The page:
I’ve spent hundreds of hours testing all sorts of running apps over the past year. As the co-founder of Smashrun and a daily runner, knowing my way around running apps and GPS devices comes with the territory.
It used to be that running apps, essentially, served the same purpose as a spreadsheet and a stop watch. They tracked basic metrics like time, distance, average pace and speed.
It didn’t take long for many apps to start offering features that recorded heart rate, and cadence or offer training recommendations that popularized workouts like speedwork and threshold runs.
Now, you search for running apps and you’ve got options that range from “live tracking” to escaping zombies!
This blog post is everything you could ever want to know about choosing a running app and the long detailed version of what’s over here, but reading this for its entirety can help make a difference in the development of future running apps.
What You Might Not Know About Popular Apps
I’ve tried all of the popular running apps across many different platforms. For the past nine months, I’ve been looking over their GPX and/or TCX exports to evaluate data integrity. I doubt that all runners wonder about pause detection, distance calculations, or data resampling before choosing an app, but it’s something to think about.
A friend of mine who’s been a veteran Garmin user for almost a decade never knew that Garmin’s distance calculation didn’t account for altitude change. Some of the runners that have emailed us at Smashrun about their run data from Runtastic never realized that their exported data is resampled.
Popular running apps like Endomondo and Strava don’t encode pauses in their data and SportsTracker uses local time instead of UTC when recording your runs.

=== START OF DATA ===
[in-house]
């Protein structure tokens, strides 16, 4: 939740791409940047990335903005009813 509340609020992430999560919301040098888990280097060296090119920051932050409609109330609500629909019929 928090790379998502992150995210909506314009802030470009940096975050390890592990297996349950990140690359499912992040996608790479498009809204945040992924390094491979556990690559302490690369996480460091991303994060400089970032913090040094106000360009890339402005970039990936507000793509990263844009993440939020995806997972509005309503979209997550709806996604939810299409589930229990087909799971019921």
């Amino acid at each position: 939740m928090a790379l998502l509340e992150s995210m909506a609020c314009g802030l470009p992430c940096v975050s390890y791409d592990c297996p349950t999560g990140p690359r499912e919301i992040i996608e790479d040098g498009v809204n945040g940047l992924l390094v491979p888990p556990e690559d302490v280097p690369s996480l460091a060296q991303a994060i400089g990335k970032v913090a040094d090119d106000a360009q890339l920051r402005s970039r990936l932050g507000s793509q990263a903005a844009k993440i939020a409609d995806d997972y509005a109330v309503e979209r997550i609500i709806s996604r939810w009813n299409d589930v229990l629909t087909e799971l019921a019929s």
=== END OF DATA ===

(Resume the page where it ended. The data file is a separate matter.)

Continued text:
There are many different degrees of problems when it comes to the nuances in reporting standards. For the most part, running apps should follow one of two schemas for data exports: Garmin’s schema for TCX files and the official GPX schema. Every app interprets both differently.
Pause Detection Can Make or Break Your Data
You might ask why pauses should matter or why any apps should bother trying to detect it. Pausing is perfectly fine, but it doesn’t transfer so well between platforms unless your app encodes it.
Strava has pause detection built in to their web platform. RunMeter has pause detection built in to their mobile app. SmartRunner encodes pauses in their data export, but SportsTracker, Runtastic, and Endomondo do not. All of these matter because it maintains the integrity of your data when you move it from one platform to another.
Pauses are a big deal because they can shorten your calculated distance, which affects your average pace, speed, and maybe even elevation gain or loss. It’s why incorrect pause detection frustrates a lot of people.
Imagine recording a 10km PR with Runtastic only to find that Strava says you actually ran 9.8km because you paused.
When you run with a GPS device (whether it’s your phone or Garmin), it records trackpoints, which at the very least consists of lattitude and longitude.
Every trackpoint has a time stamp and, depending on your GPS device, it will record a trackpoint at set intervals, the best scenario being one trackpoint per second and the worst could be something like one trackpoint every 30 to 40 seconds.
If it takes 30 seconds to grab your next position, that means if you sprint as fast as you can up and down a hill as many times as you want and get back to your starting point before the next trackpoint, your app will say that you never left that spot. How disappointing would that be?
Pause detection algorithms evaluate long gaps between time stamps and consider the possibility that it’s a pause. At Smashrun, we look at every detail your GPX or TCX file provides to figure out whether or not you paused, including cadence, heart rate, and speed among other things.
When you export your runs and pauses are not clearly delineated, you’re leaving third parties to guess where the pauses took place. Of course, if you never pause, then you have other things to worry about … like whether or not your app resamples your data.